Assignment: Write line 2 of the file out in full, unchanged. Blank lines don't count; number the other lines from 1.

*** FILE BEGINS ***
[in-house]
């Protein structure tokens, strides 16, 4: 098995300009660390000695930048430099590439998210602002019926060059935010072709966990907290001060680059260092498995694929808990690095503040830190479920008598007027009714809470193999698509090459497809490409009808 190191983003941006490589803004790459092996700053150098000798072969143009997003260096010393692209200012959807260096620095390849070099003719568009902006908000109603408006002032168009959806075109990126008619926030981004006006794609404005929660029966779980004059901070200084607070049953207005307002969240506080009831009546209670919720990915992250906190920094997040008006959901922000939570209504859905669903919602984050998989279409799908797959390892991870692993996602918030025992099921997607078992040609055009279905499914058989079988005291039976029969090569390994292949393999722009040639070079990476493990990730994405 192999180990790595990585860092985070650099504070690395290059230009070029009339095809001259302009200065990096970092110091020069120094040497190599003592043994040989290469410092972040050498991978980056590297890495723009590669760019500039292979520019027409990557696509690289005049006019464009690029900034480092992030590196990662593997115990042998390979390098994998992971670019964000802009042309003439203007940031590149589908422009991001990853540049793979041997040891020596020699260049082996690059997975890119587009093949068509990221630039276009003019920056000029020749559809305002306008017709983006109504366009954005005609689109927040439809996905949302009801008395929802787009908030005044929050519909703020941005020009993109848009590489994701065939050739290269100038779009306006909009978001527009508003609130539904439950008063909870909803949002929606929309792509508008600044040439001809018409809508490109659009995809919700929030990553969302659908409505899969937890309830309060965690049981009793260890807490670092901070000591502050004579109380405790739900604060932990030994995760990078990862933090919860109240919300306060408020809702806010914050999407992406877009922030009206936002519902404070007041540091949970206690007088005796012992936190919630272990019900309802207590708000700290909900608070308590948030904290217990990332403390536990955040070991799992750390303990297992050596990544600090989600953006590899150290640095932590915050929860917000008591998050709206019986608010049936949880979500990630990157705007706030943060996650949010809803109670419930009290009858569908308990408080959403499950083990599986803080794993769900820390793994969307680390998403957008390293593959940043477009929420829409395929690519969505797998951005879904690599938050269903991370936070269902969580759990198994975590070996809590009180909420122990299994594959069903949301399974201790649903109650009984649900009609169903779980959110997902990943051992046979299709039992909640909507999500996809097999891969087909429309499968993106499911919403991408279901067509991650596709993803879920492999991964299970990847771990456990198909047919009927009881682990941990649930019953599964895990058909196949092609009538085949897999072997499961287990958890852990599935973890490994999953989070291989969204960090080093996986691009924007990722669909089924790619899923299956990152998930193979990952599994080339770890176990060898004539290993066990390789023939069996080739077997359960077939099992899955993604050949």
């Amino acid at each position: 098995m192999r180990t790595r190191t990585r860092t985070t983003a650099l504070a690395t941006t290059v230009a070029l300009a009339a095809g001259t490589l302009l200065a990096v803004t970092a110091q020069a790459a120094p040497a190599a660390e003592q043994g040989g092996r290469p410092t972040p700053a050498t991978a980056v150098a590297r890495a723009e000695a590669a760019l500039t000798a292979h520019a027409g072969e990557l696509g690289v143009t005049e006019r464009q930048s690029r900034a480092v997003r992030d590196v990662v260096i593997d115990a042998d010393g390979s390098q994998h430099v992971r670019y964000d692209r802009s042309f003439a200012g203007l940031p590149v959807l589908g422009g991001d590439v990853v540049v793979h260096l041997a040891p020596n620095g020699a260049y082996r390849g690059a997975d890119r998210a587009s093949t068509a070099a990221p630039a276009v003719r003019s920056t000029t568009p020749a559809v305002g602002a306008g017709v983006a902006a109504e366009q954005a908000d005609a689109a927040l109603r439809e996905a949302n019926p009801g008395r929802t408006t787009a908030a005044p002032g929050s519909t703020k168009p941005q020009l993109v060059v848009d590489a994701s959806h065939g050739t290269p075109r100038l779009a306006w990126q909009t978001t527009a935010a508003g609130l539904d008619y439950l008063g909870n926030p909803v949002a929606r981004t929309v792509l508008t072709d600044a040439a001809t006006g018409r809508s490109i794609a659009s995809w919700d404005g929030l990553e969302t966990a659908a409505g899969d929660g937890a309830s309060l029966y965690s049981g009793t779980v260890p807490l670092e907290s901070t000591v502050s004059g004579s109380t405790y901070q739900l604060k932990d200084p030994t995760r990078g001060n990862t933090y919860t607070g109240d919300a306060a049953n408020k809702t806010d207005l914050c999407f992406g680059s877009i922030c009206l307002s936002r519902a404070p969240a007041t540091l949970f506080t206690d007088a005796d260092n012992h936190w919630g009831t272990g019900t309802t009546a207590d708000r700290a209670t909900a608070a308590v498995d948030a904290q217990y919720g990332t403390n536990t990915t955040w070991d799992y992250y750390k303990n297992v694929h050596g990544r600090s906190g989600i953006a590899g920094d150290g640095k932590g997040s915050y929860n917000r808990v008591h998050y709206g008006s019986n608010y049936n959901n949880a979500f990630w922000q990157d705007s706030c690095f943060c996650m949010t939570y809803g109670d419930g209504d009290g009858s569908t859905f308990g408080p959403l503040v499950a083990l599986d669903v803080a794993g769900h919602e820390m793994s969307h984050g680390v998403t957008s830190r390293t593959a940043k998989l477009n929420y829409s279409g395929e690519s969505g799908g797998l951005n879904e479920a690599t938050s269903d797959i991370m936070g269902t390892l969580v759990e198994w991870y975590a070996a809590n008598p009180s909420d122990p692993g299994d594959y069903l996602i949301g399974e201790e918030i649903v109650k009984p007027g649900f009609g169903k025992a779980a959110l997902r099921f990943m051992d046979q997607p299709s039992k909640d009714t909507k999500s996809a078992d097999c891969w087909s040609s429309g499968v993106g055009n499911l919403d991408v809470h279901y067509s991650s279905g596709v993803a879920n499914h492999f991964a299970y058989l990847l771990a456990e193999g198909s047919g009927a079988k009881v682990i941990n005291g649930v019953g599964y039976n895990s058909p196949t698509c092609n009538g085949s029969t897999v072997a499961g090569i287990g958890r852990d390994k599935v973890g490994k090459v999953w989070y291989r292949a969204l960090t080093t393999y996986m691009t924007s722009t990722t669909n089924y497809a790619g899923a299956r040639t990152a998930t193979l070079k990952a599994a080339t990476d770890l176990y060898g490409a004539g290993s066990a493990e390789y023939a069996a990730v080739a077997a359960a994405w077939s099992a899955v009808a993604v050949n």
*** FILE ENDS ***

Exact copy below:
């Protein structure tokens, strides 16, 4: 098995300009660390000695930048430099590439998210602002019926060059935010072709966990907290001060680059260092498995694929808990690095503040830190479920008598007027009714809470193999698509090459497809490409009808 190191983003941006490589803004790459092996700053150098000798072969143009997003260096010393692209200012959807260096620095390849070099003719568009902006908000109603408006002032168009959806075109990126008619926030981004006006794609404005929660029966779980004059901070200084607070049953207005307002969240506080009831009546209670919720990915992250906190920094997040008006959901922000939570209504859905669903919602984050998989279409799908797959390892991870692993996602918030025992099921997607078992040609055009279905499914058989079988005291039976029969090569390994292949393999722009040639070079990476493990990730994405 192999180990790595990585860092985070650099504070690395290059230009070029009339095809001259302009200065990096970092110091020069120094040497190599003592043994040989290469410092972040050498991978980056590297890495723009590669760019500039292979520019027409990557696509690289005049006019464009690029900034480092992030590196990662593997115990042998390979390098994998992971670019964000802009042309003439203007940031590149589908422009991001990853540049793979041997040891020596020699260049082996690059997975890119587009093949068509990221630039276009003019920056000029020749559809305002306008017709983006109504366009954005005609689109927040439809996905949302009801008395929802787009908030005044929050519909703020941005020009993109848009590489994701065939050739290269100038779009306006909009978001527009508003609130539904439950008063909870909803949002929606929309792509508008600044040439001809018409809508490109659009995809919700929030990553969302659908409505899969937890309830309060965690049981009793260890807490670092901070000591502050004579109380405790739900604060932990030994995760990078990862933090919860109240919300306060408020809702806010914050999407992406877009922030009206936002519902404070007041540091949970206690007088005796012992936190919630272990019900309802207590708000700290909900608070308590948030904290217990990332403390536990955040070991799992750390303990297992050596990544600090989600953006590899150290640095932590915050929860917000008591998050709206019986608010049936949880979500990630990157705007706030943060996650949010809803109670419930009290009858569908308990408080959403499950083990599986803080794993769900820390793994969307680390998403957008390293593959940043477009929420829409395929690519969505797998951005879904690599938050269903991370936070269902969580759990198994975590070996809590009180909420122990299994594959069903949301399974201790649903109650009984649900009609169903779980959110997902990943051992046979299709039992909640909507999500996809097999891969087909429309499968993106499911919403991408279901067509991650596709993803879920492999991964299970990847771990456990198909047919009927009881682990941990649930019953599964895990058909196949092609009538085949897999072997499961287990958890852990599935973890490994999953989070291989969204960090080093996986691009924007990722669909089924790619899923299956990152998930193979990952599994080339770890176990060898004539290993066990390789023939069996080739077997359960077939099992899955993604050949």